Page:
As most would predict, the defense dominated the offense for most of the time the first-teamers were on the field. UC quarterbacks were sacked nearly ten times, five of which were recorded by All-Conference tackle Terrill Byrd.

"You can resign yourself to the fact that: 'We're not going to block anybody. Play Grutza,'" Kelly said of the QB situation. "That's not the way I want to go. I want to be able to make a decision based upon how we're operating our offense right. We struggled operating it right."

It was also a struggle in Tampa Saturday afternoon as Jim Leavitt watched his Bulls put on a scrimmage chock-full of turnovers and bad penalties.

"I would say both groups got a lot of work to do," Leavitt said. "We're not ready today, no. The guys came out and played hard and did a few things here and there, but we're not where we need to be. But then again, we do have some time."

Leavitt was pleased with the play of sophomore quarterback Matt Grothe, who he said "handled the offense well and made good decisions," despite a fumbled exchange with running back Moise Plancher. Freshman running back Mike Ford was one of four Bulls to find the endzone, though offensive coordinator Greg Gregory said no one stood out on the offense.

Defensive coordinator Wally Burnham was less critical of his unit, saying the D could be a little bit further ahead, but that it was hard to gage since the team had only scrimmaged once. Burnham also said that Tyrone McKenzie, who started at the Sam linebacker positon in place of injured sophomore Chris Robinson, would start USF's opener against Elon.

More bad news for the Bulls came off the field where defensive end Woody George may be forced to miss time after being arrested and charged with a felony count of grand theft earlier this week after he removed a parking boot from his car and kept it.

And that, my friends, is the story of how Woody George became my favorite South Florida Bull ever.

True freshman LaSean McCoy continued his push to unseat LaRod Stephens-Howling as Pitt's #1 running back by rushing for a dazzling 78 yards on ten carries in the Panthers' second scrimmage of the summer.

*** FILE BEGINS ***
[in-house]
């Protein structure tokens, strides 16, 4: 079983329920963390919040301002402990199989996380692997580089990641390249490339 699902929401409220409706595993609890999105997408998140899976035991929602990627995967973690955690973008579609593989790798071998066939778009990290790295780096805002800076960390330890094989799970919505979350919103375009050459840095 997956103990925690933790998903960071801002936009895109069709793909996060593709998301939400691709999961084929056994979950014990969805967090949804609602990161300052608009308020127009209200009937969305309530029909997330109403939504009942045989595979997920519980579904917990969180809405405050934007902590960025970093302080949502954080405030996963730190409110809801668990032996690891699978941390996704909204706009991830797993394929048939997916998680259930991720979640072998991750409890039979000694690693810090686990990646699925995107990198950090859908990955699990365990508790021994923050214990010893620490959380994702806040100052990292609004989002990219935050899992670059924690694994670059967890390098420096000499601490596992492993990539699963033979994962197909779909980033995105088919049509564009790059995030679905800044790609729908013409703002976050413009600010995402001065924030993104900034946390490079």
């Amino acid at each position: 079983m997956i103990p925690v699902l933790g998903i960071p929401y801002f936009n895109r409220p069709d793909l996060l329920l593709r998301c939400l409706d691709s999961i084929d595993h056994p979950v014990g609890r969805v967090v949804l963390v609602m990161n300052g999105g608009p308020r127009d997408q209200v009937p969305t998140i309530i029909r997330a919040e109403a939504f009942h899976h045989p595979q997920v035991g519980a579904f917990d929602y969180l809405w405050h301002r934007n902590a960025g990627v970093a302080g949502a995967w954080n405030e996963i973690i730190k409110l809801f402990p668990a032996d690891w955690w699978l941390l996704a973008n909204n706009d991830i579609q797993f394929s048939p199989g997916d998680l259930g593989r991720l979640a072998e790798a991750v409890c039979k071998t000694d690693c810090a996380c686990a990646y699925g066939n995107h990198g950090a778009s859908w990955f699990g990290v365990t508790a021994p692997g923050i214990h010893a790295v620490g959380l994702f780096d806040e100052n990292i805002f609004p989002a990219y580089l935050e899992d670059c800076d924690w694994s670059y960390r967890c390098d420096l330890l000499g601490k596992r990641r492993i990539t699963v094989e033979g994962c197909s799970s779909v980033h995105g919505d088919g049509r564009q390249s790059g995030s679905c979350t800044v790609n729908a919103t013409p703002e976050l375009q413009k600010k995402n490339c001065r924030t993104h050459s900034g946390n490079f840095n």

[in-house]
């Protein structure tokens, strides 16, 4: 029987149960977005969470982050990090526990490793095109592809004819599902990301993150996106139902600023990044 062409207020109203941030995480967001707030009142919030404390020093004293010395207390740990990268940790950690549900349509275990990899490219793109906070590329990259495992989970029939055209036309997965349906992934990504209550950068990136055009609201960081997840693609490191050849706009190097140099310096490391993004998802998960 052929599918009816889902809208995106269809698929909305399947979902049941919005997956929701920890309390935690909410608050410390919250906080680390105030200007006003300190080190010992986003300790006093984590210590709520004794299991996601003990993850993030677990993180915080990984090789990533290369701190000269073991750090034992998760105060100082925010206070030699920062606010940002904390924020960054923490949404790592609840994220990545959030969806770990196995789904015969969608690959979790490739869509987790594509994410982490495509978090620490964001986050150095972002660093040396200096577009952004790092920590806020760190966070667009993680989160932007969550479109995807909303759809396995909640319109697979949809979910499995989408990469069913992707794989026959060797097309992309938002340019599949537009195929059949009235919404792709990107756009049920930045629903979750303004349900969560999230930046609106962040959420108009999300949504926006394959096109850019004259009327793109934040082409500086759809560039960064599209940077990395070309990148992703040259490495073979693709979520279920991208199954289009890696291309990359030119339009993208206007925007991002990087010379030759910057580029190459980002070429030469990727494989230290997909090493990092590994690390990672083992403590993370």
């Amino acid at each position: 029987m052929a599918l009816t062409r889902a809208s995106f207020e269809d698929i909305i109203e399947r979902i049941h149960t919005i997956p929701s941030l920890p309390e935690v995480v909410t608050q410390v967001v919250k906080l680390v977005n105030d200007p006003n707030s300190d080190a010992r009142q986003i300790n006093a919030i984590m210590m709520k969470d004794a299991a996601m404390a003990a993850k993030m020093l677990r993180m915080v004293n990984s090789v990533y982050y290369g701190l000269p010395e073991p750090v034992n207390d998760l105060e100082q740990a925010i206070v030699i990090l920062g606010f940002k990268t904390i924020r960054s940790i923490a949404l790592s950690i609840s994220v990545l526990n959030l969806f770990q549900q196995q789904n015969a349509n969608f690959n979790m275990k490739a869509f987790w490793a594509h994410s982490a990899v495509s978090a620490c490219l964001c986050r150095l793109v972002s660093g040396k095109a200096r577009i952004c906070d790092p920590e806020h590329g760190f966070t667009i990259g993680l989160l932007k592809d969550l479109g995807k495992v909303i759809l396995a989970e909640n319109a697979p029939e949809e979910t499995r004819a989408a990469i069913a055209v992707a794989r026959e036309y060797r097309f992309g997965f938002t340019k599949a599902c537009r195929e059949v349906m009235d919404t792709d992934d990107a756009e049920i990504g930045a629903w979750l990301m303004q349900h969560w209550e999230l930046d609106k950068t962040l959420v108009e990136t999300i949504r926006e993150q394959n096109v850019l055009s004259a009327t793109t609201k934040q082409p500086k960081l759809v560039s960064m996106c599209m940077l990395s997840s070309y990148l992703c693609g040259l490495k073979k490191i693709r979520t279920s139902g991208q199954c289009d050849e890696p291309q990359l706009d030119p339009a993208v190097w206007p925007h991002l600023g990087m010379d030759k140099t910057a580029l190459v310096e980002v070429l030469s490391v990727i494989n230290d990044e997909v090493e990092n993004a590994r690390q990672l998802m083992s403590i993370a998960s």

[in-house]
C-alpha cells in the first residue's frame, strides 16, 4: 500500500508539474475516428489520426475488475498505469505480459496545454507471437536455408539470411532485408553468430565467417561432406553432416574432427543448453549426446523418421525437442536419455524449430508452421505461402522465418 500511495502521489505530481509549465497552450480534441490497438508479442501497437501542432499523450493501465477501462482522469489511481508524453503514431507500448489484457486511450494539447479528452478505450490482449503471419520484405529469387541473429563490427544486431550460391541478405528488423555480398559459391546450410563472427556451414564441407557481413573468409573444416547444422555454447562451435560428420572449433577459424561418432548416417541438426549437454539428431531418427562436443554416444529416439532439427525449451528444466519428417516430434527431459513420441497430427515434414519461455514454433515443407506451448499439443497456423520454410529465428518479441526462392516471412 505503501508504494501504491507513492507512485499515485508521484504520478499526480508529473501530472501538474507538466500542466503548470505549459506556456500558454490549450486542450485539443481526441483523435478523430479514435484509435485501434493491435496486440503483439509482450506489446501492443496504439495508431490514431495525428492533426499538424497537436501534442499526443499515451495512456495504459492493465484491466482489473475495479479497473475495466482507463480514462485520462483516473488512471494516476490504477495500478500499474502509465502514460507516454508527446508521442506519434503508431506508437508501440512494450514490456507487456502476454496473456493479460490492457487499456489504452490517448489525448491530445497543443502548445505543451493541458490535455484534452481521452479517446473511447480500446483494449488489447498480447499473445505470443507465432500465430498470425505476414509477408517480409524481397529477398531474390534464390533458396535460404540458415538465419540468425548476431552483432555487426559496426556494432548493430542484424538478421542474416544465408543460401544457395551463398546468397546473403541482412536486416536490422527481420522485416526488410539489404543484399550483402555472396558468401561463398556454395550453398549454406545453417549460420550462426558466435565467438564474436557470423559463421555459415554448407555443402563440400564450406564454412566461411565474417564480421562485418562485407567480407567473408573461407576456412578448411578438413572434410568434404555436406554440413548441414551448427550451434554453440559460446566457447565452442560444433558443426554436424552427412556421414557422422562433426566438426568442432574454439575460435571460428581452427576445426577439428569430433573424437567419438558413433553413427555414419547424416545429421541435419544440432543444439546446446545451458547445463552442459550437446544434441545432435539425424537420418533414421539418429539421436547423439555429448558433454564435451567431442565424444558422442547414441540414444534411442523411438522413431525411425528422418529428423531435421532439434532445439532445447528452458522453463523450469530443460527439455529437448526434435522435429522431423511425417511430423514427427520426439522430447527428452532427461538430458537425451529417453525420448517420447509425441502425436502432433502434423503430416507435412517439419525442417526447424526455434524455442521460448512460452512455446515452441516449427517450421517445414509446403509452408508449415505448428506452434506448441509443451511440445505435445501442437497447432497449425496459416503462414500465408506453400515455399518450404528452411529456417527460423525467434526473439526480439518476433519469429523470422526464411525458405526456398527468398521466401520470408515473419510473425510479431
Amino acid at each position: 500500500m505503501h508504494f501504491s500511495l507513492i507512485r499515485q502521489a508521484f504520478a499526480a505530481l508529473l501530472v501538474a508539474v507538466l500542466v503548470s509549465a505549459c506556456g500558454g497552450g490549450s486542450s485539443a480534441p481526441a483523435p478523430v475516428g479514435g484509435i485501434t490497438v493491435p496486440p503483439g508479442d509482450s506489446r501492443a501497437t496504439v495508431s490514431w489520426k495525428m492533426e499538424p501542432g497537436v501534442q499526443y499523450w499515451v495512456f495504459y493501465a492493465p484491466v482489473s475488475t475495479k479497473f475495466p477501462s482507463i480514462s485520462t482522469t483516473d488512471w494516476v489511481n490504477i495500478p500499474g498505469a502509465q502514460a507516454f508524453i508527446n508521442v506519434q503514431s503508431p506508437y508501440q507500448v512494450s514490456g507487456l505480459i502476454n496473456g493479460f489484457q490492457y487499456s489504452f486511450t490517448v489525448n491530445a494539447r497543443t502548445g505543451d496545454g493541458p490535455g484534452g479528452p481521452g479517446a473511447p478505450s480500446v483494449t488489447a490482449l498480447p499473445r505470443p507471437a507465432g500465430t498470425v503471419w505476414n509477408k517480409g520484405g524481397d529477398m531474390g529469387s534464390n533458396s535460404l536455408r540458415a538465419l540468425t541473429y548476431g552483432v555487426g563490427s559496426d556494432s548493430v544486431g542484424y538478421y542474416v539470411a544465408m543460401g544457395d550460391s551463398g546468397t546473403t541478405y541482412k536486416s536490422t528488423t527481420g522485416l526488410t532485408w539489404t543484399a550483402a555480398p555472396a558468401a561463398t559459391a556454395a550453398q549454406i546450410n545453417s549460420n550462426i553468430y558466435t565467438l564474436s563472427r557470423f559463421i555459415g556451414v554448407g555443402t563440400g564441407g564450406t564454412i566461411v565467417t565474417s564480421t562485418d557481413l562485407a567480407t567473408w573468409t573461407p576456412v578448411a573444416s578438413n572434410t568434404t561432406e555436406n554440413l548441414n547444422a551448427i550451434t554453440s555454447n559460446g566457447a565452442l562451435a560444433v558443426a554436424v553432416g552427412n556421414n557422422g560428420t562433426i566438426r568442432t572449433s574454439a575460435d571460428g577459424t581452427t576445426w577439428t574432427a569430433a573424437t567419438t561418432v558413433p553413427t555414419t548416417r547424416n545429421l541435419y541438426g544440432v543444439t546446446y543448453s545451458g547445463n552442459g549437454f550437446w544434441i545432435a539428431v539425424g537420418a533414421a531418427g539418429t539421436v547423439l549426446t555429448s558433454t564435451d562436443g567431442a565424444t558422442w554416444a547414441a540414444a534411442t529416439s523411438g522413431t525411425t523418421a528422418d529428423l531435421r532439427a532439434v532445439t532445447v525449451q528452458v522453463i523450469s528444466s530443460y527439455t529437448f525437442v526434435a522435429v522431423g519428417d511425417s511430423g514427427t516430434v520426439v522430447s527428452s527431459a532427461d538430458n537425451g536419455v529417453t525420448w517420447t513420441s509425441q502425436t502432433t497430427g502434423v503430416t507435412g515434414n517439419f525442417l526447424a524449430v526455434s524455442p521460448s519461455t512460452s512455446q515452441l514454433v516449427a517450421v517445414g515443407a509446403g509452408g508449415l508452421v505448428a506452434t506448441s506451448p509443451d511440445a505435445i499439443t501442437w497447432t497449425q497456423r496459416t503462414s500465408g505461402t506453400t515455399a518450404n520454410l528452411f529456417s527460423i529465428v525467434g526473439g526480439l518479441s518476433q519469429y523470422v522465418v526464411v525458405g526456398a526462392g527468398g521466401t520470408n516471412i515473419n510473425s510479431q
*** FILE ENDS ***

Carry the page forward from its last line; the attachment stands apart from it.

Stephens-Howling, on the other hand, rushed for four yards on five carries.

When asked if McCoy was making a push for a starting position, The Wannstache said: "We have to figure it out. ... We're going to need them all. If you're going to run the football, which we are going to do, we're going to need them all. Kevin Collier, Conredge Collins, Sharif Harris ... I was pleased with all of the backs."

Prodigal freshman Pat Bostick made his scrimmage debut and performed admirably, connecting on 10 of 13 throws for 79 yards and two touchdowns. Sadly, because of his leave of absence, Bostick has at least temporarily handed the starting position to the less inspiring Bill Stull. Stull, for his part, was 9 of 15 for 58 yards with a touchdown and an interception that was returned for a score.

"It's Billy's job," Wannstedt said. "We'll see what happens. I know we can win with Billy Stull. I have the confidence in him and I know his teammates have confidence in him."

I'd say it's Billy's job until after his third consecutive unimpressive performance at Virginia on Sept. 29, and then it's Patty's job, and Patty, though he doesn't lead the Panthers to a bowl, gives Pitt fans cause to be optimistic heading into 2008.

There wasn't too much news coming out of Storrs on Saturday, where the UConn football team ran a whopping 115-play scrimmage.

"We got a lot of good work in today in terms of the number of plays," head coach Randy Edsall said. "We didn't have the production that we were looking for from the offensive point of view but I thought the defense did a good job. We just have to make sure that we keep working. We have three more practices before our final scrimmage on Wednesday at the stadium and then we get ready to go for Duke."

And, uh, I guess that's it. Get up Tyler Lorenzen.

Syracuse didn't need a scrimmage to produce bad news over the weekend, as it was announced on Saturday that freshman linebacker Jermaine Pierce is suffering from a life-threatening blod-clotting issue that is forcing him to give up football. Considered by many to be the the crown jewel of the freshman class, Pierce was expected to see some immediate playing time in '07.